1981 Horatio Alger Award Winner
"When you do reach the pinnacle of your career, keep this thought in your memory bank: Don’t ever become a legend in your own mind. Wear success well and humbly."
Edward Horrigan was born in 1929 in New York. His father, an accountant, was unemployed during most of the Depression and Horrigan's mother suffered from tuberculosis, so it fell on him to help shoulder the responsibility for the family's welfare. He delivered groceries, ushered at movie theaters, and pumped gas. Despite problems, the family was very close.
Horrigan managed to play football in high school well enough to win a scholarship to the University of Connecticut from which he graduated with a U. S. Army commission. Soon he was on his way to Korea as commander of a rifle company. In Korea, he was seriously wounded and spent six months recuperating in a hospital. He received the Silver Star, one of the nation's highest awards for gallantry in action. He believes his time as an officer in combat helped him develop the leadership skills that made him a success in business.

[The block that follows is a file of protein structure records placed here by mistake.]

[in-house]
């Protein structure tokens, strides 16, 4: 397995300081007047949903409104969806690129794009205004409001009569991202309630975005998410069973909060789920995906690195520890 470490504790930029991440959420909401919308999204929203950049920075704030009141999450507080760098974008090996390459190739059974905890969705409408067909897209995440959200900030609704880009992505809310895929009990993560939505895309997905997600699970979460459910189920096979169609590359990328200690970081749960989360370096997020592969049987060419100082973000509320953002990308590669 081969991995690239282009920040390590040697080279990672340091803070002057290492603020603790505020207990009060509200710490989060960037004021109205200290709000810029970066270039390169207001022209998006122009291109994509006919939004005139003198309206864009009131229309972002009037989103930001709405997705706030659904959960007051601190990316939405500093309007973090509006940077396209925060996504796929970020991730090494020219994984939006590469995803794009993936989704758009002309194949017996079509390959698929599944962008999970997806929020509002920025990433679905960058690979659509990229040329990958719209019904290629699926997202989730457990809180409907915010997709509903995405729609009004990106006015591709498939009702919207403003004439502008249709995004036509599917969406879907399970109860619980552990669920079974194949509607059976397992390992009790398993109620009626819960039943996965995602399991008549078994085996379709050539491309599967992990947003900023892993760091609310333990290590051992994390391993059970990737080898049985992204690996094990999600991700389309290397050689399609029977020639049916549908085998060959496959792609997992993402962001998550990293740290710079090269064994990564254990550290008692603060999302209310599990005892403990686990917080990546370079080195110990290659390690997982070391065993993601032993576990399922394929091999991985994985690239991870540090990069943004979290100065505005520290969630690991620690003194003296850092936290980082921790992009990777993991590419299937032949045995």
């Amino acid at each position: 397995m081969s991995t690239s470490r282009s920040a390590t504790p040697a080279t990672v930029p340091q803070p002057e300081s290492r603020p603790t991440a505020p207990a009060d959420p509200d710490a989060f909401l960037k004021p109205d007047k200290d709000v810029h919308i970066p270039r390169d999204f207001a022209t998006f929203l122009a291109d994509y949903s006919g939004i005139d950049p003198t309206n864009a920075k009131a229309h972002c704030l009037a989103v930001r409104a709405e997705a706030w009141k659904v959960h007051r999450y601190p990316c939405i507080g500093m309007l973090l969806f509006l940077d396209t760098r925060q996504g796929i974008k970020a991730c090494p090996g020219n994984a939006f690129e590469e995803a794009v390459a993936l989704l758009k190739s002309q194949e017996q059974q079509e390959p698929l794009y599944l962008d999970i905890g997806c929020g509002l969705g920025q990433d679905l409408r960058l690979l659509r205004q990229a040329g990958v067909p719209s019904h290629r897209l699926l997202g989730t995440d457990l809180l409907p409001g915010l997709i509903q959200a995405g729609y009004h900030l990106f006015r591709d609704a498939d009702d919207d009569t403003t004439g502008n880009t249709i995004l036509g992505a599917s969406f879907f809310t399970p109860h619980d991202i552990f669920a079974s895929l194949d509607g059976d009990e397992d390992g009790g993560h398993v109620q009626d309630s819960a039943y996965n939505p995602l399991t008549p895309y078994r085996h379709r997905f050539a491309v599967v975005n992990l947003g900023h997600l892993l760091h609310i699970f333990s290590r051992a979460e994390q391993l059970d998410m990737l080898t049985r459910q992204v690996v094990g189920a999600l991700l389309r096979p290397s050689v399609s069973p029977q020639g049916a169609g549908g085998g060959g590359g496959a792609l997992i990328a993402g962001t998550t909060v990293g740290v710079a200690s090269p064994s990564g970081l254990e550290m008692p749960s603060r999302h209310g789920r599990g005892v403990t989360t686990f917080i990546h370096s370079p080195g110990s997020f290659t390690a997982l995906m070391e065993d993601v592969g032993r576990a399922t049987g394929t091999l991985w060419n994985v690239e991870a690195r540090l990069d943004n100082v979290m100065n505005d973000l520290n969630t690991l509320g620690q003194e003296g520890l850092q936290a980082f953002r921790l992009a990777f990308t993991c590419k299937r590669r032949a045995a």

Horrigan began his career selling soap for Procter & Gamble and within six months was promoted to sales manager of a branch office. From there he moved on to executive positions at the Ebonite Company, Thomas J. Lipton, Inc., and the Buckingham Corporation, until 1978, when he became chairman and chief executive officer of R. J. Reynolds Tobacco, International. Within two years, he was promoted to chairman, president, and CEO of the corporation's most profitable subsidiary, R. J. Reynolds Tobacco Company. In 1985, he became vice chairman of the board of RJR Nabisco-a position he held until his retirement in 1989.
Horrigan is fond of saying that in business "you don't manage things, you manage people." He adds that he believes that no matter whether you're an entrepreneur buying companies or a corporate chief executive, the way to achieve results is by "leading and motivating the right people."
Of his many awards and honors, which include the Distinguished Alumnus Award from the University of Connecticut and an honorary doctorate from Winston-Salem State, Horrigan says he is proudest of his Silver Star earned in Korea and the Horatio Alger Award.